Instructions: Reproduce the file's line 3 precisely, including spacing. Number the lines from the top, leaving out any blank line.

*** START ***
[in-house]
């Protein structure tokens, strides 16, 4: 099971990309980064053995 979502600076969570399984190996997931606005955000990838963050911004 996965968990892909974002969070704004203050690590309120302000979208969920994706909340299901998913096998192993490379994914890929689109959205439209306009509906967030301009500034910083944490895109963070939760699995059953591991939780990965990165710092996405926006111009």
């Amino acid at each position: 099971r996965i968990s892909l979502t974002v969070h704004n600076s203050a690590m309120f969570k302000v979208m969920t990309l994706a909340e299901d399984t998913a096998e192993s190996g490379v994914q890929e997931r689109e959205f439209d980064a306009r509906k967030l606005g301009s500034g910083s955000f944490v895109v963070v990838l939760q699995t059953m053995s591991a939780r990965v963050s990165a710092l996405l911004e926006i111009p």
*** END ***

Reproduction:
């Amino acid at each position: 099971r996965i968990s892909l979502t974002v969070h704004n600076s203050a690590m309120f969570k302000v979208m969920t990309l994706a909340e299901d399984t998913a096998e192993s190996g490379v994914q890929e997931r689109e959205f439209d980064a306009r509906k967030l606005g301009s500034g910083s955000f944490v895109v963070v990838l939760q699995t059953m053995s591991a939780r990965v963050s990165a710092l996405l911004e926006i111009p």